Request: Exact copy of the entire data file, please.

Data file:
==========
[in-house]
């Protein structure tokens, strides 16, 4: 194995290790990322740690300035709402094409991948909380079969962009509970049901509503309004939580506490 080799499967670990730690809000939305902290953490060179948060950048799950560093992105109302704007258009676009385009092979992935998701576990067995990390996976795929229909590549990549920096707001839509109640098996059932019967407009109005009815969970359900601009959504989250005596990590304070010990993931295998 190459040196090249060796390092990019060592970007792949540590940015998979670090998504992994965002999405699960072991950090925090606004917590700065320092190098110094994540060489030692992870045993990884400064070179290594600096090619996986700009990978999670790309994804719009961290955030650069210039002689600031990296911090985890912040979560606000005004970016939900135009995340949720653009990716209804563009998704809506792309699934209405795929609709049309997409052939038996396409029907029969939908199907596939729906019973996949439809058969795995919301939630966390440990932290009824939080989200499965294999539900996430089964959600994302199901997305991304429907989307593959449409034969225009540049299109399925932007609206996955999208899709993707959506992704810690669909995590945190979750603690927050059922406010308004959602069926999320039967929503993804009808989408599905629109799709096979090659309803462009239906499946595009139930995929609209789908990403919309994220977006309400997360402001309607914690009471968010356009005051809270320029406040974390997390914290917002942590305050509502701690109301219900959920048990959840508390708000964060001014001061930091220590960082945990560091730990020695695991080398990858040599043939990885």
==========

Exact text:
[in-house]
């Protein structure tokens, strides 16, 4: 194995290790990322740690300035709402094409991948909380079969962009509970049901509503309004939580506490 080799499967670990730690809000939305902290953490060179948060950048799950560093992105109302704007258009676009385009092979992935998701576990067995990390996976795929229909590549990549920096707001839509109640098996059932019967407009109005009815969970359900601009959504989250005596990590304070010990993931295998 190459040196090249060796390092990019060592970007792949540590940015998979670090998504992994965002999405699960072991950090925090606004917590700065320092190098110094994540060489030692992870045993990884400064070179290594600096090619996986700009990978999670790309994804719009961290955030650069210039002689600031990296911090985890912040979560606000005004970016939900135009995340949720653009990716209804563009998704809506792309699934209405795929609709049309997409052939038996396409029907029969939908199907596939729906019973996949439809058969795995919301939630966390440990932290009824939080989200499965294999539900996430089964959600994302199901997305991304429907989307593959449409034969225009540049299109399925932007609206996955999208899709993707959506992704810690669909995590945190979750603690927050059922406010308004959602069926999320039967929503993804009808989408599905629109799709096979090659309803462009239906499946595009139930995929609209789908990403919309994220977006309400997360402001309607914690009471968010356009005051809270320029406040974390997390914290917002942590305050509502701690109301219900959920048990959840508390708000964060001014001061930091220590960082945990560091730990020695695991080398990858040599043939990885």